Using 3dc to make an STL behave properly in RepRap

Unfortunately there seems to be a parsing bug in Java’s STL parsing script. This causes some STL’s to not display properly. This is what an STL model of a Hydralisk looked like when I first loaded it into the RepRap software:

This bug is very briefly outlined on the RepRap wiki here, with a link to 3dc, a piece of software developed by Alex W. Which you can download here.  (I have the fully compiled binary hosted here, compiled on Ubuntu 11.10 g++ 4.6.1) Unfortunately for me, I’m running Windows 7. However, I just happen to have VMWare Workstation and an Ubuntu install iso! If you don’t have VMWare, you can use Oracle’s free VirtualBox, and the process is pretty much identical.  So here’s what I did to get this model working:

Booted up VMWare and installed an instance of Ubuntu 11.10. This is a really simple process, however if you need help here’s a good write up on how to do it from howtogeek.com.

Tried to figure out the crazy new Unity interface. All I needed was a terminal, so all I had to do is click on the top icon (Dash) and do a search for Terminal:

 

 

After that, you have to install the Boost C++ libraries. This is pretty easy to do, just type in the command:

sudo apt-get install libboost-dev

When prompted, just press enter and Ubuntu should reach out and grab the latest Boost library and install it for you.

Now here’s a tricky part that took me a second to figure out. You also have to install g++ to compile 3dc. If you don’t, you will get an error about it not being found (Not really that tricky I guess). However it’s as easy as Boost to get, just issue the command:

sudo apt-get install g++

That’s it, you should be ready to compile.

With that done, it’s time to get the 3dc source files onto your virtual machine. This can be done many ways, however the easiest way will probably be to open up Firefox in Ubuntu and grab it from GitHub here: https://github.com/malexw/3dc

Once it’s on your box, cd to it and just type

make

and hit enter.

Hopefully it compiled with no errors. If it did, you should now have a ‘bin’ directory in your 3dc directory. If it didn’t leave a message and we can figure out why. Inside that you will find a binary with the name ‘3dc’. This is what you will use to fix your STL file.

Now you have to get your STL file to your virtual box. The way I did it was to share a folder on my Windows 7  computer with all my STL files in it. That way, I could open a file explorer window in Ubuntu, and browse to it under ‘Network’. There a million other ways to share files between a virtual box and your main computer, but I find this the easiest. I always have trouble with the VMWare tools and really never bothered trying to get them working.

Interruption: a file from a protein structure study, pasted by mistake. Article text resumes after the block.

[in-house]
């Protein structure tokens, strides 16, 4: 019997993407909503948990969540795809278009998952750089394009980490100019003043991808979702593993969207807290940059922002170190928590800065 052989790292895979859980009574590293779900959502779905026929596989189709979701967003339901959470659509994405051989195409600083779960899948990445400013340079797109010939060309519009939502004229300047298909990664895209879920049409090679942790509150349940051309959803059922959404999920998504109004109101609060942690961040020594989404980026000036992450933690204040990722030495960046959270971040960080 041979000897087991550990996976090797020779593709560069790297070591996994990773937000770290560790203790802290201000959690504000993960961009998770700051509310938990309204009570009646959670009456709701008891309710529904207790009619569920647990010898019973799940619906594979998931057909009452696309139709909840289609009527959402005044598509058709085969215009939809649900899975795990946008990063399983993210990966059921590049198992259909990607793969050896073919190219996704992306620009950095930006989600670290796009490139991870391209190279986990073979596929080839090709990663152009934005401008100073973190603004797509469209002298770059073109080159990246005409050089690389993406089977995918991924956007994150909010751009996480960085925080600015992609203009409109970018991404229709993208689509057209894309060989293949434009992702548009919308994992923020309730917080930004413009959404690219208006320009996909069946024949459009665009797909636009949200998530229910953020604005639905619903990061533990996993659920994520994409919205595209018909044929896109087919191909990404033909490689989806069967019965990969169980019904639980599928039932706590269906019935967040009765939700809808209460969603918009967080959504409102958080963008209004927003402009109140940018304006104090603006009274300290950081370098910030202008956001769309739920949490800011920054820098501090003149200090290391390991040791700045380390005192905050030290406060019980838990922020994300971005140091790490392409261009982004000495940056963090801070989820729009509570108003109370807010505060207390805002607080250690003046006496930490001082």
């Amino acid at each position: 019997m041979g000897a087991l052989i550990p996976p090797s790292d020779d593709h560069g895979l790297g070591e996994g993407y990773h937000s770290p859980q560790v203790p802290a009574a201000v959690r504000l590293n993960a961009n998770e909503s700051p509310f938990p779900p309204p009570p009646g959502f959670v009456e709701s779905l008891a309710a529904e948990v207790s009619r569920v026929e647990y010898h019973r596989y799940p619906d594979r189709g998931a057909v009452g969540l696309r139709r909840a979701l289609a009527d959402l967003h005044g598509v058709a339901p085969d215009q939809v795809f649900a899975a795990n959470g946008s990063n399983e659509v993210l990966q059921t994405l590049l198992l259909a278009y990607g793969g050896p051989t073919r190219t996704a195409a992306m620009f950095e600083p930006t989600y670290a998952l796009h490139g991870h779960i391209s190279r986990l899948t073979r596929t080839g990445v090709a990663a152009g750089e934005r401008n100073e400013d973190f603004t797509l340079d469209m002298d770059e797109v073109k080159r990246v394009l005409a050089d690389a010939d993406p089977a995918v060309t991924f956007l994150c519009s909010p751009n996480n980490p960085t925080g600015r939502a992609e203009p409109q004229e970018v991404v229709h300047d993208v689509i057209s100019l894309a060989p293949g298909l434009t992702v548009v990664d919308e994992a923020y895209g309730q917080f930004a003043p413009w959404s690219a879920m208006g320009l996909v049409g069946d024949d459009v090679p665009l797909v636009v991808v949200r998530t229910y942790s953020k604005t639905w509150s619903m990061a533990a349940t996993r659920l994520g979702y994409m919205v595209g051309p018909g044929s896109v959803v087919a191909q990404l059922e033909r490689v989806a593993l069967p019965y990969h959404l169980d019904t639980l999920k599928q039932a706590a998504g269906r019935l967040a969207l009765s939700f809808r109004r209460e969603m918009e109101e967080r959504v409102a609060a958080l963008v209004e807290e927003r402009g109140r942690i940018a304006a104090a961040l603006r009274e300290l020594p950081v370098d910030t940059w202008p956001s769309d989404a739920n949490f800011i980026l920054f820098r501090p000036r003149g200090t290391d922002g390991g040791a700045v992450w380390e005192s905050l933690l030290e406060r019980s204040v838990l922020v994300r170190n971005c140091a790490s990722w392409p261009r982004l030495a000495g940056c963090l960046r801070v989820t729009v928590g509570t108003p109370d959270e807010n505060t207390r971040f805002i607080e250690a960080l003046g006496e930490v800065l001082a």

Anyway, if you need help sharing a folder in Windows 7, here’s a through explaination from Microsoft: http://windows.microsoft.com/en-US/windows7/Share-files-with-someone. Basically, just make a folder, right click it and go to sharing. Then click on share and you’ll get a dialog box asking who you want to share it with. I just put ‘Everyone’ in the box and click add (no one else is really on my network anyway). Make the permissions for ‘Everyone’ Read/Write. Also, so that I don’t have to log in to access the folder from Ubuntu, I just click the link at the bottom to the Network and Sharing Center, click on Home or Work, scroll down to Password protected sharing and click on Turn off password protected sharing. It just makes it easier.

To access the shared folder on Ubuntu, just click on the Home button to the left (second from the top), then click on Browse Network at the bottom. You should see your PC listed there, and you can just navigate to your shared folder.

From there copy your STL file to the bin directory 3dc created for you. I stuck it in my home directory, so it was at ~/3dc/bin.

Once your STL is in the same directory as your 3dc binary, issue the command to fix it. The format is

./3dc input_type input_file output_type output_file

So this is what I typed in to convert it:

./3dc stl Hydralisk.stl stld Hydralisk_fixed.stl

Now, all I did was move the Hydralisk_fixed.stl back to the shared folder on my Windows machine. Opening it up in RepRap, here’s what it looks like now:

By the way, this is the Hydralisk model by blueteak. If you would like the complied 3dc, here it is hosted on sendspace: http://www.sendspace.com/file/oklx3j. Please keep in mind this is entirely the work on Alex W from  http://www.kwartzlab.ca. His website is http://www.blinkenlights.ca/.

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One thought on “Using 3dc to make an STL behave properly in RepRap

  1. Hey Liam, thanks for putting this tutorial together. Since I spend most of my time in the Linux world, it’s easy for me to forget that compiling software may be out of some folks knowledge/comfort zone. Glad to see 3dc is working for you!

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